In this tutorial, we introduce the JDBC RowSet interface and its subinterfaces JdbcRowSet and CachedRowSet that support connected and disconnected database access, respectively. You will learn to connect to a database via class JdbcRowSetImpl--the reference implementation of the JdbcRowSet interface that Sun provides with JDK 5.0. You will also learn to use the JdbcRowSetImpl object to execute a SQL query and obtain its results. This tutorial is intended for students and professionals who are already familiar with Java and basic JDBC capabilities.
To execute the example in this tutorial, you must install JDK 5.0, MySQL and the MySQL Connector/J, then create our books database. A script to help create the database is located in the example download for this article. If you would like to execute this example on your own computer, we provide instructions for setting up MySQL and creating the database.
[Notes: This is an excerpt (Section 25.10) of Chapter 25, Accessing Databases with JDBC, from our best-selling textbook Java How to Program, 6/e. This tutorial may refer to other chapters or sections of the book that are not included here. When you purchase this book you also get free access to the Web-based Java Multimedia Cyber Classroom, 6/e, for six months. The Cyber Classroom includes audio descriptions of the examples in Chapters 1-14, solutions to approximately one-half of the end-of-chapter exercises, interactive true/false self-assessment questions and a searchable Web-based e-book. Permission Information: Deitel, Harvey M. and Paul J., JAVA HOW TO PROGRAM, ©2005, pp. 1224-1227. Electronically reproduced by permission of Pearson Education, Inc., Upper Saddle River, New Jersey.]
Java RowSet Tutorial: Using the RowSet Interface
In the previous examples, you learned how to query a database by explicitly establishing a Connection to the database, preparing a Statement for querying the database and executing the query. In this section, we demonstrate the RowSet interface, which configures the database connection and prepares query statements automatically. Interface RowSet provides several set methods that allow the programmer to specify the properties needed to establish a connection (such as the database URL, user name and password of the database) and create a Statement (such as a query). Interface RowSet also provides several get methods that return these properties.
RowSet is part of the javax.sql package. Although part of Java 2 Standard Edition, the classes and interfaces of package javax.sql are most frequently used in the context of the Java 2 Platform Enterprise Edition (J2EE). J2EE is used in industry to build substantial distributed applications that often process database data. J2EE is beyond the scope of this book. You can learn more about J2EE by visiting java.sun.com/j2ee/.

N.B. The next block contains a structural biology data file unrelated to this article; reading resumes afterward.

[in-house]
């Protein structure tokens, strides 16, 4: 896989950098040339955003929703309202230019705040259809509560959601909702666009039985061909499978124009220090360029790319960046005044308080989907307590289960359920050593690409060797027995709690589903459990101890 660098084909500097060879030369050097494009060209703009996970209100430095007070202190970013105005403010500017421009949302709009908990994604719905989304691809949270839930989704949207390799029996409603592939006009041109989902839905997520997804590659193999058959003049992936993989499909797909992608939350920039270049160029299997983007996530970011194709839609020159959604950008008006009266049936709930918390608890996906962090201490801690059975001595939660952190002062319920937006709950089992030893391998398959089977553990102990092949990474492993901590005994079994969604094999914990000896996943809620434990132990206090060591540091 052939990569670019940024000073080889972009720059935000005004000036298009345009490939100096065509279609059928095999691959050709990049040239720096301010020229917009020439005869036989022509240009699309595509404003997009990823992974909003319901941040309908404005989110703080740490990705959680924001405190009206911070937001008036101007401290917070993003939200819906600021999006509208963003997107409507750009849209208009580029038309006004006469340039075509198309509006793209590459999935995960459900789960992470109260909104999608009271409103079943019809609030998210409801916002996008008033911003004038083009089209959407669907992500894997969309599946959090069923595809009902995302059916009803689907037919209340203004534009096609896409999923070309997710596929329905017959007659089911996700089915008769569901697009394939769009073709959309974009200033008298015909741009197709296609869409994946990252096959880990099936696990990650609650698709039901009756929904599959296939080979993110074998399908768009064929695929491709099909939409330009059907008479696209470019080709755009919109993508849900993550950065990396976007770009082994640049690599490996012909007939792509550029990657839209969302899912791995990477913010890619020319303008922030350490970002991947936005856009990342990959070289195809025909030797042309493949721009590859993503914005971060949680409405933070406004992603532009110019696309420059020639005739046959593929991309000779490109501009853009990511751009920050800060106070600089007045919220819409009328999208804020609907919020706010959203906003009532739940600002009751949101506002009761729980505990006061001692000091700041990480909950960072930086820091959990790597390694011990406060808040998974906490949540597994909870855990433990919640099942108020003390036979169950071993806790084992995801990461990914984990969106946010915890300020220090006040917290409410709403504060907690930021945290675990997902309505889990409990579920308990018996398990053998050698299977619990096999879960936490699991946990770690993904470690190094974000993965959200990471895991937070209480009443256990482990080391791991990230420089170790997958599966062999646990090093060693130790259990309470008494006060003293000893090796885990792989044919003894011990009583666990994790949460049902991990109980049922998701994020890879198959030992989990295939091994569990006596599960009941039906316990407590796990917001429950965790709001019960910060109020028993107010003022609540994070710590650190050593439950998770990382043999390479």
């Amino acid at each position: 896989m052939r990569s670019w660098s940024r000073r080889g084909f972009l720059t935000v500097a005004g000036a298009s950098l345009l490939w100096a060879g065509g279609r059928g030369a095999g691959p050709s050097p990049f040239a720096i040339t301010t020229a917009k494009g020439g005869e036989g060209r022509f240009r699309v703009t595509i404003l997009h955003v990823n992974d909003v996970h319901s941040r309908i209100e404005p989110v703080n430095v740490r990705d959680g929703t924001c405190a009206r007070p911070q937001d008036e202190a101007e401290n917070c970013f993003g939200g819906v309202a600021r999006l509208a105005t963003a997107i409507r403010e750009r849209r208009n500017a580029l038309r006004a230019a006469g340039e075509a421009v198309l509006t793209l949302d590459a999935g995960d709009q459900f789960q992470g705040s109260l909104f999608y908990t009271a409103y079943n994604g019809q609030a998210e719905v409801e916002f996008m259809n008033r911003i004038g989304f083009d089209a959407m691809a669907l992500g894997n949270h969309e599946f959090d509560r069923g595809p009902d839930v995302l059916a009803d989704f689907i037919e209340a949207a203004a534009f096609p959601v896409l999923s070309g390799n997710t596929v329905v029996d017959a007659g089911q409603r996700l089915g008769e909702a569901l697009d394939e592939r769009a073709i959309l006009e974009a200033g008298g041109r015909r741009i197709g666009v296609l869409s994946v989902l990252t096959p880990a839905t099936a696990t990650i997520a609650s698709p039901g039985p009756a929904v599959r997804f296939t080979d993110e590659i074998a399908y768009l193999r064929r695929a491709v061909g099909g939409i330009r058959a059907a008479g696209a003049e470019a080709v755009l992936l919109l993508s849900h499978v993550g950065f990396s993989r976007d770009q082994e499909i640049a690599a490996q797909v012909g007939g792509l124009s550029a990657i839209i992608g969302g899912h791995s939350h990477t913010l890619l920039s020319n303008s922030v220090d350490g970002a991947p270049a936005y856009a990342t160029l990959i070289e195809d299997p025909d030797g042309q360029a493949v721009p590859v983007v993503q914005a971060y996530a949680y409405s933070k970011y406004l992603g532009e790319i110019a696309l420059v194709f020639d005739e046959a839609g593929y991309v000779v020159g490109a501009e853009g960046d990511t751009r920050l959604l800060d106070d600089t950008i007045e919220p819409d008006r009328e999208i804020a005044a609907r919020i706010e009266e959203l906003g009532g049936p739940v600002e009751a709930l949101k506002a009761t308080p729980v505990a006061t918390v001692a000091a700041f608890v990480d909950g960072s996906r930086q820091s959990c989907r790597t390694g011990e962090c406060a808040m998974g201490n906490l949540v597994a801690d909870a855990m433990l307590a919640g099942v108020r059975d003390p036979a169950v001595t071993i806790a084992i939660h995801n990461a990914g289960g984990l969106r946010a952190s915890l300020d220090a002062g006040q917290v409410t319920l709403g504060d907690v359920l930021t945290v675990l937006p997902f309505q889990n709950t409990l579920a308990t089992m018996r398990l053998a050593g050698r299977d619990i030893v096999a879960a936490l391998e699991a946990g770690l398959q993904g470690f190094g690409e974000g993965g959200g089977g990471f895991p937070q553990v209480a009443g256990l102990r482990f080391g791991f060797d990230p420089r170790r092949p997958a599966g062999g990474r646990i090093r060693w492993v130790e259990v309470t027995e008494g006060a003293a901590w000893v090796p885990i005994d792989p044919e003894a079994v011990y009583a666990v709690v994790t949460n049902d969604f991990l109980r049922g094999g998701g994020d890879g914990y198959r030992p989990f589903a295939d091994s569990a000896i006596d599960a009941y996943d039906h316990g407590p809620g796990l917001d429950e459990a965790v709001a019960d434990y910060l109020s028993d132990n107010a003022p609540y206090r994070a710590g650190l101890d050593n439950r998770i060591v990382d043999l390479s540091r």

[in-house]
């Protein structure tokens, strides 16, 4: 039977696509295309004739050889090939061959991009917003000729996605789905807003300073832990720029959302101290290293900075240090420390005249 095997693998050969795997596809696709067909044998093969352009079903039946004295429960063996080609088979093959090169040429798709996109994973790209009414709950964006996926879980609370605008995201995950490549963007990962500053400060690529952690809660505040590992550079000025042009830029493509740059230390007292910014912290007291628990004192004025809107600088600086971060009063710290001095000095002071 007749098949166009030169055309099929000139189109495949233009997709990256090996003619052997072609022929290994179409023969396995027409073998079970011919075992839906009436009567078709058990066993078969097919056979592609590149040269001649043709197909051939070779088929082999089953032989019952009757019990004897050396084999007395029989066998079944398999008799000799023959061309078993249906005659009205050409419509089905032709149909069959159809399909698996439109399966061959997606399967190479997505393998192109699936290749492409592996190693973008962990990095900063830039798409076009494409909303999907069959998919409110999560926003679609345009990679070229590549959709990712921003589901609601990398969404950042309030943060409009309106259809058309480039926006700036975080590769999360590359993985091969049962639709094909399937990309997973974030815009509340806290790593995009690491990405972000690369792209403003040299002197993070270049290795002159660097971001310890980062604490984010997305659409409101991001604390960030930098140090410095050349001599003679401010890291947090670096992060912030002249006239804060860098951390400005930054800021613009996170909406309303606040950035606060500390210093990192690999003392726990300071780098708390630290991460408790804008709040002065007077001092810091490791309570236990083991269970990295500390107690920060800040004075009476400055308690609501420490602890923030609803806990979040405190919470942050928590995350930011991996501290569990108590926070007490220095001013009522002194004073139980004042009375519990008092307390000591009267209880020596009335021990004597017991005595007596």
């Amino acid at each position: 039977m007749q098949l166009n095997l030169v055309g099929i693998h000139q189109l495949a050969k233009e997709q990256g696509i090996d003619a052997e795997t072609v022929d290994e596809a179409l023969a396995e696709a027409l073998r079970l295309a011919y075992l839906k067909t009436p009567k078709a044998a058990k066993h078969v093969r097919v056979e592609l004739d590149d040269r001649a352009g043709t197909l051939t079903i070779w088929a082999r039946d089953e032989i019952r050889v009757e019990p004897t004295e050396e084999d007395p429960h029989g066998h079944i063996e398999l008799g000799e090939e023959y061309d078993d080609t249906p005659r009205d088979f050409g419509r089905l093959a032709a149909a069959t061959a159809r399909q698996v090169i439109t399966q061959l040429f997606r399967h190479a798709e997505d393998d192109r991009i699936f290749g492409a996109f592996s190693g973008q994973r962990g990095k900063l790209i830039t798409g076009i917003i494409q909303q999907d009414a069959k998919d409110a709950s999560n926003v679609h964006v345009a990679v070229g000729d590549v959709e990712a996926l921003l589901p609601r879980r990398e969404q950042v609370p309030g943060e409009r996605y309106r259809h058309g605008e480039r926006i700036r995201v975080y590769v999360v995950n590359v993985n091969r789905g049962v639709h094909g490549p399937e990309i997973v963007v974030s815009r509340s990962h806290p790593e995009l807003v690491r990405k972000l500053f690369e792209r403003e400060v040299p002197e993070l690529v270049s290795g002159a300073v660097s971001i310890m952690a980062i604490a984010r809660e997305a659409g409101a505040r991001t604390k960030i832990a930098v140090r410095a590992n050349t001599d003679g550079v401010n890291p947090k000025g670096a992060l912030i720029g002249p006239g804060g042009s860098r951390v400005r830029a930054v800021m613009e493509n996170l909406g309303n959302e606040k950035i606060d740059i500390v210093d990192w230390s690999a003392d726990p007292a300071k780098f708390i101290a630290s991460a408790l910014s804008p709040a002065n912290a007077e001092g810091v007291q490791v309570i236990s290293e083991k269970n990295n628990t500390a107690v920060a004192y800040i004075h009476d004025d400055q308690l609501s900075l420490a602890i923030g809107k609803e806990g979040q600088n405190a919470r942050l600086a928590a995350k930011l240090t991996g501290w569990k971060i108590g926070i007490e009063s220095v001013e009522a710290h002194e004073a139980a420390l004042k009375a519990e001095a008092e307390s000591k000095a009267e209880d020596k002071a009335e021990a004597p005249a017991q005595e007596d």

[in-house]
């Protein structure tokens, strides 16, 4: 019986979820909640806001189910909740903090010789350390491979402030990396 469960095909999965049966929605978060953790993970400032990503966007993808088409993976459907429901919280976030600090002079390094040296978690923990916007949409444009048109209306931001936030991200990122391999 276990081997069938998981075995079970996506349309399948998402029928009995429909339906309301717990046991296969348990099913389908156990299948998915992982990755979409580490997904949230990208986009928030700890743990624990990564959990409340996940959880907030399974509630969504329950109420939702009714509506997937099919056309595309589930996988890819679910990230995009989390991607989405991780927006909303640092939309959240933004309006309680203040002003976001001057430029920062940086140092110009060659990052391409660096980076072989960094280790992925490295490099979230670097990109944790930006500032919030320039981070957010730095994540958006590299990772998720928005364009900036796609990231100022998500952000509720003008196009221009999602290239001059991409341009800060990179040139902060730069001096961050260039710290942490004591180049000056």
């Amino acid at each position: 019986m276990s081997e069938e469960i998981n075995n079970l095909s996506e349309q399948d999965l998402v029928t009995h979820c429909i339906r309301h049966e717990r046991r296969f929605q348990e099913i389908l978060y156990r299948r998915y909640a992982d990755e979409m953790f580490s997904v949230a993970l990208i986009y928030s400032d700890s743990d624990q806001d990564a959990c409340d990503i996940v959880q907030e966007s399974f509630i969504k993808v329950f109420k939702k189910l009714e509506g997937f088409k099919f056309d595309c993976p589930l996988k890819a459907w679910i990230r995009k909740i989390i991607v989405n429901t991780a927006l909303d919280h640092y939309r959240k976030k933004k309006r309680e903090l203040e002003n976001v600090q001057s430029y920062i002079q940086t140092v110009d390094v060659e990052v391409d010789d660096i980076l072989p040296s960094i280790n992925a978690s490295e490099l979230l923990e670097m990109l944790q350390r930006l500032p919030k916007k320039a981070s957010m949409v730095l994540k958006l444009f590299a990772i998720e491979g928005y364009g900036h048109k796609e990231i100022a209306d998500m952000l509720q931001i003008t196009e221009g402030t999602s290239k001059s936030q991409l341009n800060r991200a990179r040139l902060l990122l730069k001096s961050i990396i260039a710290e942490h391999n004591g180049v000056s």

There are two types of RowSet objects—connected and disconnected. A connected RowSet object connects to the database once and remains connected until the application terminates. A disconnected RowSet object connects to the database, executes a query to retrieve the data from the database and then closes the connection. A program may change the data in a disconnected RowSet while it is disconnected. Modified data can be updated in the database after a disconnected RowSet reestablishes the connection with the database.
J2SE 5.0 package javax.sql.rowset contains two subinterfaces of RowSet—JdbcRowSet and CachedRowSet. JdbcRowSet, a connected RowSet, acts as a wrapper around a ResultSet object, and allows programmers to scroll through and update the rows in the ResultSet. Recall that by default, a ResultSet object is non-scrollable and read only—you must explicitly set the result-set type constant to TYPE_SCROLL_INSENSITIVE and set the result-set concurrency constant to CONCUR_UPDATABLE to make a ResultSet object scrollable and updatable. A JdbcRowSet object is scrollable and updatable by default. CachedRowSet, a disconnected RowSet, caches the data of a ResultSet in memory and disconnects from the database. Like JdbcRowSet, a CachedRowSet object is scrollable and updatable by default. A CachedRowSet object is also serializable, so it can be passed between Java applications through a network, such as the Internet. However, CachedRowSet has a limitation—the amount of data that can be stored in memory is limited. Besides JdbcRowSet and CachedRowSet, package javax.sql.rowset contains three other subinterfaces of RowSet. For details of these interfaces, visit java.sun.com/j2se/5.0/docs/guide/jdbc/getstart/rowsetImpl.html.
Setup for RowSets Example:
Java RowSet Tutorial, Setup Part 1: Instructions to install MySQL and MySQL Connector/J
Java RowSet Tutorial, Setup Part 2: Instructions on Setting MySQL User Account
Java RowSet Tutorial, Setup Part 3: Creating Database books in MySQL